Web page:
Many towns, cities and counties offer camps and summer programs. They are often less expensive than private day camps and sleep-away camps, making them attractive to local families.
Each spring, parents ask Kids With Food Allergies, “Are local summer camps required to accommodate my child with food allergies?”
The answer is yes. These camps must accept children with food allergies and asthma. The camp must make adjustments for full participation. This may mean offering allergen-free meal options if food is included. Perhaps staff must learn how to administer an epinephrine auto-injector. Or, maybe they must learn about asthma.
Under the Americans with Disabilities Act, a public entity may not exclude disabled people. They also must not discriminate against them. Your tax dollars pay for public programs. So a camp run by a city or other government agency is a public entity. Children with food allergies and/or asthma are usually considered “disabled” under the ADA.
However, a camp does not have to do something that would:
- Create an undue burden for the camp
- Fundamentally change the way the camp operates
- Cause harm
The camp has to prove that what the child needs is not workable, after considering all options. The camp must also show that the harm is real and not imagined or based on stereotypes. The camp cannot pass on the cost of the accommodations to the parents. For instance, the camp cannot charge parents an extra fee to have someone available to administer epinephrine.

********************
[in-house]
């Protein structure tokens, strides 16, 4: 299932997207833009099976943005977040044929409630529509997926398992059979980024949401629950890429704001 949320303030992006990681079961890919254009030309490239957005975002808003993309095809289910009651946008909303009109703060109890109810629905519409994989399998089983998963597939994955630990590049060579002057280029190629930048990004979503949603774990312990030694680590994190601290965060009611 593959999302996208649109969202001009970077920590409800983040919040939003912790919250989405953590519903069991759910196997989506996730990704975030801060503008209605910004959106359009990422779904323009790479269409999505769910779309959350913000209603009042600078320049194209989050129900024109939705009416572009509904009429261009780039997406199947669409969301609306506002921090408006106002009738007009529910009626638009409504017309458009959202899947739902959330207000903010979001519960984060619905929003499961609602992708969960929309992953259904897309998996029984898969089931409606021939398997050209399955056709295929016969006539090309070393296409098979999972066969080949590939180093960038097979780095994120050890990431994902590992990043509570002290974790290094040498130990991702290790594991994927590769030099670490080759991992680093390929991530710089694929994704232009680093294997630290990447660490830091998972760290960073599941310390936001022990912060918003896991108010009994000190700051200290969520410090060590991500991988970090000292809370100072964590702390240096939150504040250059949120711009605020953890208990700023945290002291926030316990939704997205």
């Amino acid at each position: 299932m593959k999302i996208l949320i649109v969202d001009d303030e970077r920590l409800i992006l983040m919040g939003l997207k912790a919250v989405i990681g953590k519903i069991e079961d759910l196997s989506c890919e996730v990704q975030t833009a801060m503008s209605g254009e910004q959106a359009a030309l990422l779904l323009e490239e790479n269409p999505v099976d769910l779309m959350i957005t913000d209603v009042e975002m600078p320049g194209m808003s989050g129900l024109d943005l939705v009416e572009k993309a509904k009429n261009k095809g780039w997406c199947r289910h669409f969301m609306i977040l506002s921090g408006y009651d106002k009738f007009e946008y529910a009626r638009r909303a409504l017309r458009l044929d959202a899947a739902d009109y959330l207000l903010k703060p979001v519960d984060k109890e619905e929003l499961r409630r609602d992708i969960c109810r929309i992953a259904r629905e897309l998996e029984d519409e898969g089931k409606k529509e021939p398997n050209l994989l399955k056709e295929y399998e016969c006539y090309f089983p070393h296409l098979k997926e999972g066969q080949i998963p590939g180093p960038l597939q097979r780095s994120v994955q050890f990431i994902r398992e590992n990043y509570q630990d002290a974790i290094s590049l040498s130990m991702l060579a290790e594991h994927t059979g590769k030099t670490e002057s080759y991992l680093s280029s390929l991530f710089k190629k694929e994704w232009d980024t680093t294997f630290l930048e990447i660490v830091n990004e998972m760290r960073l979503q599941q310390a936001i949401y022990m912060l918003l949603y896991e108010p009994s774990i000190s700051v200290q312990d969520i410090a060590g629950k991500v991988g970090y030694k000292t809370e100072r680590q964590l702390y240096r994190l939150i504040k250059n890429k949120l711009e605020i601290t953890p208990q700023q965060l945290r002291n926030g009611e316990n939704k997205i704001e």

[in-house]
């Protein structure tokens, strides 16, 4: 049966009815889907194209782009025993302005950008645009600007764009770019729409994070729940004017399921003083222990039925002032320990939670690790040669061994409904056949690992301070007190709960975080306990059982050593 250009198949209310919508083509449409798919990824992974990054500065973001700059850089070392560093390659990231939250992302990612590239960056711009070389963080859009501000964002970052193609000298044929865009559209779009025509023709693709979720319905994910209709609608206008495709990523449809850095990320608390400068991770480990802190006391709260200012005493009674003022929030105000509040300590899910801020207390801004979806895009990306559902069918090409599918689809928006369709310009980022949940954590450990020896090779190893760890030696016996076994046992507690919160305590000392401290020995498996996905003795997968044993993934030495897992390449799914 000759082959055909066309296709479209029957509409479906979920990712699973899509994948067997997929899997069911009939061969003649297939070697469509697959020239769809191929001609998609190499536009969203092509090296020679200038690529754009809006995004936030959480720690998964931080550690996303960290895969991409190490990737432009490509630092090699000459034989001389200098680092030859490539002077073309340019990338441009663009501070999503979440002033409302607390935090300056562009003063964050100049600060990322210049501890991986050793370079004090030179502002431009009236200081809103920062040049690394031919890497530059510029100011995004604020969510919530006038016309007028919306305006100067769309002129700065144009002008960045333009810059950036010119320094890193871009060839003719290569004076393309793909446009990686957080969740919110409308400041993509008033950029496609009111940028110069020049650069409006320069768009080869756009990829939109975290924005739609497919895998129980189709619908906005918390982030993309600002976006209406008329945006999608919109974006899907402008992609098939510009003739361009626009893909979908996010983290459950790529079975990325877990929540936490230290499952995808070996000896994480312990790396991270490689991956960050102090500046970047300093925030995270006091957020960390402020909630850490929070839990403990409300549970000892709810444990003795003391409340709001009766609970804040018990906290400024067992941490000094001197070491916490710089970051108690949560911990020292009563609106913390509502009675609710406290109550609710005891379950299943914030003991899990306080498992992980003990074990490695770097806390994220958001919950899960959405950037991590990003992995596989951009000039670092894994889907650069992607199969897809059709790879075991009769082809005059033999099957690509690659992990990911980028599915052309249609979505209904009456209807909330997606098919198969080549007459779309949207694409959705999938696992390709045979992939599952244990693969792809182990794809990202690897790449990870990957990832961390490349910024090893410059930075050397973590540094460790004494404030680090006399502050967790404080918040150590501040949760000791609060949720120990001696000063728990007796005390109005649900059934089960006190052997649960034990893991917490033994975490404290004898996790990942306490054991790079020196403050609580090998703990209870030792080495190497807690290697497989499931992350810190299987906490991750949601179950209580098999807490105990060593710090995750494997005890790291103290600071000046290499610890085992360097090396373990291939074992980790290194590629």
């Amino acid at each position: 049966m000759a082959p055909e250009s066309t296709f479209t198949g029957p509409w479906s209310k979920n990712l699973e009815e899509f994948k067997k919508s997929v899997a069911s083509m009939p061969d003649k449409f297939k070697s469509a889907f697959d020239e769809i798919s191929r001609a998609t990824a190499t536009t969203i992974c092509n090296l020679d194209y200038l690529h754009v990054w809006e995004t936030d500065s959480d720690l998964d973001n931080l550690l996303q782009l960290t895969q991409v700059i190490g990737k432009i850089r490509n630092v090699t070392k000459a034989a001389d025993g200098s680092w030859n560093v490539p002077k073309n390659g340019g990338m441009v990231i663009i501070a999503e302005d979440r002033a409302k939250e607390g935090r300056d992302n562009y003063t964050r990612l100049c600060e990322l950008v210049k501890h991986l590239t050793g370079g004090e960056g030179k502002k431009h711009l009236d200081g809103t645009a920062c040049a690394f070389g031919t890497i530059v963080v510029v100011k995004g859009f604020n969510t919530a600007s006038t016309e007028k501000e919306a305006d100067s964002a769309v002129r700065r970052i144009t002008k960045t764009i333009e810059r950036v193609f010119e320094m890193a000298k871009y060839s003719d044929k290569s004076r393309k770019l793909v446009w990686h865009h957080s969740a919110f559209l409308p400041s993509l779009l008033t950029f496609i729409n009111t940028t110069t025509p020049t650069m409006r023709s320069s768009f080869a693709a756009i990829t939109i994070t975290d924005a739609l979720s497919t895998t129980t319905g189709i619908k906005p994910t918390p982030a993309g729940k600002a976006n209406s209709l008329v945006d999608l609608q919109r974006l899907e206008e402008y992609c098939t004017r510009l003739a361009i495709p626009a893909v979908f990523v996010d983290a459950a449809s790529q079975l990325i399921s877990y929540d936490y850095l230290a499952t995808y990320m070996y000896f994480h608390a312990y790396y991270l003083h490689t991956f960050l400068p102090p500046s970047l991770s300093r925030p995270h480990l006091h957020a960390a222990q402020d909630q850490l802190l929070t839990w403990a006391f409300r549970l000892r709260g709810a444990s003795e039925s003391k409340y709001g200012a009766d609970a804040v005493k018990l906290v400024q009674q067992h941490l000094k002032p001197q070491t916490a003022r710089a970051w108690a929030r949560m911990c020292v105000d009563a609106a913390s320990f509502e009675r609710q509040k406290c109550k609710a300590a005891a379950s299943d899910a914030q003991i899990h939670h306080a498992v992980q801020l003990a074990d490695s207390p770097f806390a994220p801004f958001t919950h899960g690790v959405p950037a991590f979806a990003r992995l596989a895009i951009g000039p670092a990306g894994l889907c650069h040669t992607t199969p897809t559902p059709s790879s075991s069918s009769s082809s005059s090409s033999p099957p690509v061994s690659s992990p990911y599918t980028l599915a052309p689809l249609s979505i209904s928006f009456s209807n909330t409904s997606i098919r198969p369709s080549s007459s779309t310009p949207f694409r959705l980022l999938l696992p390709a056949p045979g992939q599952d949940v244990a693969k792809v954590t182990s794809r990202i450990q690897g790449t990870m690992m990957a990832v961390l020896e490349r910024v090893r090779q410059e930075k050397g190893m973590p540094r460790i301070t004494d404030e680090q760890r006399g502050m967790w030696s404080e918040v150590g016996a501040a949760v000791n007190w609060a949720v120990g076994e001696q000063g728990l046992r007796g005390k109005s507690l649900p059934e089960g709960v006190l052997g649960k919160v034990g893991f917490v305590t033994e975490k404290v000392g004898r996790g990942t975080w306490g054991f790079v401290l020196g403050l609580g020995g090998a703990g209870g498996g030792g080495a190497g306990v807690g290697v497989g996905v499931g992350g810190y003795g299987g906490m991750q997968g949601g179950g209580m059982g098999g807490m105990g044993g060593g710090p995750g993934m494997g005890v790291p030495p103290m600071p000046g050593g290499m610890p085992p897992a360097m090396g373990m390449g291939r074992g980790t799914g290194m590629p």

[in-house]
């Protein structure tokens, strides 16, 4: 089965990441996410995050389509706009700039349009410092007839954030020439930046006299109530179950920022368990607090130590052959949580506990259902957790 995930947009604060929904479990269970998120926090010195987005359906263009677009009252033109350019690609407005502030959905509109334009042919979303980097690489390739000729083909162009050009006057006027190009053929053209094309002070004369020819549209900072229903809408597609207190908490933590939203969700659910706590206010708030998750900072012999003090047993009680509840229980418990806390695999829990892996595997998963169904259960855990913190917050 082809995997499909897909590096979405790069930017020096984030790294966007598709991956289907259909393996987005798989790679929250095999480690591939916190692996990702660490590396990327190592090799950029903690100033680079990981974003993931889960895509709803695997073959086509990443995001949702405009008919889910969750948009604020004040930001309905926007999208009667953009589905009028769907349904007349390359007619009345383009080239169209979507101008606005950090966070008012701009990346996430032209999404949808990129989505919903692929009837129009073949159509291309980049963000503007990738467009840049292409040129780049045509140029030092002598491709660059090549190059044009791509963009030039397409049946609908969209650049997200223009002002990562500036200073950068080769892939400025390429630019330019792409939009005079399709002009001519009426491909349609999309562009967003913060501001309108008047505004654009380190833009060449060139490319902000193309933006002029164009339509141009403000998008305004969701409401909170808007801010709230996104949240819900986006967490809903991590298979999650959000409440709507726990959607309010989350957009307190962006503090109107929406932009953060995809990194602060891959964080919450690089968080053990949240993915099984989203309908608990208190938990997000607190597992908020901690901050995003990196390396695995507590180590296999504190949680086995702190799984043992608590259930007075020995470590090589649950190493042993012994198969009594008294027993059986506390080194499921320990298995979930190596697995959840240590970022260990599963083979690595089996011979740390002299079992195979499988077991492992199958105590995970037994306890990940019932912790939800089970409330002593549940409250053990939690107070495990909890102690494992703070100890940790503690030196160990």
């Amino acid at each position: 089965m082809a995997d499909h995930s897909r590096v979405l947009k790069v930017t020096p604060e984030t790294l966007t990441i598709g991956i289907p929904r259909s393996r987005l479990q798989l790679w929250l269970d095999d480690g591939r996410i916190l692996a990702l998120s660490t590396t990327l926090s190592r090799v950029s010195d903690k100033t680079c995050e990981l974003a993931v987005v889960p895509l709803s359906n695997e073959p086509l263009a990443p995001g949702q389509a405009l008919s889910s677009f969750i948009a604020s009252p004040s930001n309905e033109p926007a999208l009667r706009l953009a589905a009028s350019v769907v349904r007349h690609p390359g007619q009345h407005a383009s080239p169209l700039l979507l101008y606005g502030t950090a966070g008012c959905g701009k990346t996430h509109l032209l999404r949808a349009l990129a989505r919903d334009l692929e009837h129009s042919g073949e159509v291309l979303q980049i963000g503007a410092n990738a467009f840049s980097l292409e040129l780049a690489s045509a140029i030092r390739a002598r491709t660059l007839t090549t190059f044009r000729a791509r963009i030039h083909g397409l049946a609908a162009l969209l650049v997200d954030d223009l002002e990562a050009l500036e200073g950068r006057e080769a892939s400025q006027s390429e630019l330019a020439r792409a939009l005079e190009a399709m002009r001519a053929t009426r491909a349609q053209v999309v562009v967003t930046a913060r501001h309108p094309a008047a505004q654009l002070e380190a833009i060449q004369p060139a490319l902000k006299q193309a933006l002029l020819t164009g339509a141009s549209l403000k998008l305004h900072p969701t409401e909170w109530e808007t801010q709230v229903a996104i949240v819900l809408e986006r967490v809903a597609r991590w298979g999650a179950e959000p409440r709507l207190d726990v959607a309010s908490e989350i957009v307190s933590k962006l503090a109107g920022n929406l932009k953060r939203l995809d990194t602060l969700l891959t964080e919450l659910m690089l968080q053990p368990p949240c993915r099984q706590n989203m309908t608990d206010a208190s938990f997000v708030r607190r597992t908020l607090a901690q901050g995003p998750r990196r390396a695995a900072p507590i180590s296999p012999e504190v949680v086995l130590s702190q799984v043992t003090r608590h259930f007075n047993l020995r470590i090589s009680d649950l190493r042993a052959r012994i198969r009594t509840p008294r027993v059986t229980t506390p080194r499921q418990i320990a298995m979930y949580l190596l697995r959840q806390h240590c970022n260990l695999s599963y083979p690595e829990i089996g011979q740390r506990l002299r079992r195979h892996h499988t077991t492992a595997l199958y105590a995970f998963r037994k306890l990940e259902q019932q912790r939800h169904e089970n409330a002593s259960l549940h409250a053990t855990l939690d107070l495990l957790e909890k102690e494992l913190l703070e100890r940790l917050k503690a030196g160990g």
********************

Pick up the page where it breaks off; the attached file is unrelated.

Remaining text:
Does this mean the camp must give emergency medicine, such as epinephrine or a quick-relief asthma inhaler, to a camper? Yes! Camps must be willing and able to administer life-saving medication for children with disabilities. They must have policies for giving the medication. They cannot refuse.
The U.S. Department of Justice (DOJ) has ruled this way in several camp cases involving different disabilities. A camp cannot claim that it would be too burdensome to train their staff to give the medication. Also, the camp cannot refuse on the grounds that it would be a liability or would cause their insurance premiums to rise.
For example, the DOJ recently settled a case with a camp in Maryland. As part of that agreement, the camp had to train all supervisory staff, including counselors, in emergency procedures for epilepsy. The settlement included giving medication.
While the Maryland case involved a private camp, many of the same rules apply under the ADA. Private camps are usually considered places of “public accommodation” under the ADA.
The DOJ has a helpful webpage that describes your rights at www.ada.gov.
For other resources about summer camp, see: